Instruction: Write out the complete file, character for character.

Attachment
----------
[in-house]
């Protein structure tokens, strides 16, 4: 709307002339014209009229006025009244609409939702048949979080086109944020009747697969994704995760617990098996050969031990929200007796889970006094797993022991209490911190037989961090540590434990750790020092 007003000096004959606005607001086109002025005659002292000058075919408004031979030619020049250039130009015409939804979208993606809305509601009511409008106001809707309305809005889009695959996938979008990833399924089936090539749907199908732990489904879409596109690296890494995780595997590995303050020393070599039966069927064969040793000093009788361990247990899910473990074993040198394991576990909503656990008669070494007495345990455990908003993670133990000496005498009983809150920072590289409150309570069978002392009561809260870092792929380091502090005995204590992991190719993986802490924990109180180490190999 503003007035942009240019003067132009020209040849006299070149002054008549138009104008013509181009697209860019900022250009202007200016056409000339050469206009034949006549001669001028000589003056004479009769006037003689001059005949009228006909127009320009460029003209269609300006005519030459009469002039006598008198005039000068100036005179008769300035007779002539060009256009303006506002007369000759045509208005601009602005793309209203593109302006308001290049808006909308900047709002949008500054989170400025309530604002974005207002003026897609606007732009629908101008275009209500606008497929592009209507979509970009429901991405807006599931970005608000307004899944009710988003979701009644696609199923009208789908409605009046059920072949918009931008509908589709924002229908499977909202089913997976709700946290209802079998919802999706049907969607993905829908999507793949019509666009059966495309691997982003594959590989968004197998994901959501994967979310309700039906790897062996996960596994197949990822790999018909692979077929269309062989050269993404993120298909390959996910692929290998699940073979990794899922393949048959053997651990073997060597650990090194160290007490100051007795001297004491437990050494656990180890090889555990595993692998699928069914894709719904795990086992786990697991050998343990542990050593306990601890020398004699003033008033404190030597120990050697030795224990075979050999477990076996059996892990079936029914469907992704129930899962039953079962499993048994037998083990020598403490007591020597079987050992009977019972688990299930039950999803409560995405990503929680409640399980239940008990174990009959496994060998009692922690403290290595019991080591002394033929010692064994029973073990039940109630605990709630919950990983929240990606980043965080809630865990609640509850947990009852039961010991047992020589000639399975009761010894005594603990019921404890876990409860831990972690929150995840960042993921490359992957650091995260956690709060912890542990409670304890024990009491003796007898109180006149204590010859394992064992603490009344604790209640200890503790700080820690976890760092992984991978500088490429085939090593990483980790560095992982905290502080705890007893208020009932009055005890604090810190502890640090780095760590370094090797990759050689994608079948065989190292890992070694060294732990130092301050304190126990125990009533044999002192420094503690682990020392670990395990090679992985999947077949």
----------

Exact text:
[in-house]
């Protein structure tokens, strides 16, 4: 709307002339014209009229006025009244609409939702048949979080086109944020009747697969994704995760617990098996050969031990929200007796889970006094797993022991209490911190037989961090540590434990750790020092 007003000096004959606005607001086109002025005659002292000058075919408004031979030619020049250039130009015409939804979208993606809305509601009511409008106001809707309305809005889009695959996938979008990833399924089936090539749907199908732990489904879409596109690296890494995780595997590995303050020393070599039966069927064969040793000093009788361990247990899910473990074993040198394991576990909503656990008669070494007495345990455990908003993670133990000496005498009983809150920072590289409150309570069978002392009561809260870092792929380091502090005995204590992991190719993986802490924990109180180490190999 503003007035942009240019003067132009020209040849006299070149002054008549138009104008013509181009697209860019900022250009202007200016056409000339050469206009034949006549001669001028000589003056004479009769006037003689001059005949009228006909127009320009460029003209269609300006005519030459009469002039006598008198005039000068100036005179008769300035007779002539060009256009303006506002007369000759045509208005601009602005793309209203593109302006308001290049808006909308900047709002949008500054989170400025309530604002974005207002003026897609606007732009629908101008275009209500606008497929592009209507979509970009429901991405807006599931970005608000307004899944009710988003979701009644696609199923009208789908409605009046059920072949918009931008509908589709924002229908499977909202089913997976709700946290209802079998919802999706049907969607993905829908999507793949019509666009059966495309691997982003594959590989968004197998994901959501994967979310309700039906790897062996996960596994197949990822790999018909692979077929269309062989050269993404993120298909390959996910692929290998699940073979990794899922393949048959053997651990073997060597650990090194160290007490100051007795001297004491437990050494656990180890090889555990595993692998699928069914894709719904795990086992786990697991050998343990542990050593306990601890020398004699003033008033404190030597120990050697030795224990075979050999477990076996059996892990079936029914469907992704129930899962039953079962499993048994037998083990020598403490007591020597079987050992009977019972688990299930039950999803409560995405990503929680409640399980239940008990174990009959496994060998009692922690403290290595019991080591002394033929010692064994029973073990039940109630605990709630919950990983929240990606980043965080809630865990609640509850947990009852039961010991047992020589000639399975009761010894005594603990019921404890876990409860831990972690929150995840960042993921490359992957650091995260956690709060912890542990409670304890024990009491003796007898109180006149204590010859394992064992603490009344604790209640200890503790700080820690976890760092992984991978500088490429085939090593990483980790560095992982905290502080705890007893208020009932009055005890604090810190502890640090780095760590370094090797990759050689994608079948065989190292890992070694060294732990130092301050304190126990125990009533044999002192420094503690682990020392670990395990090679992985999947077949």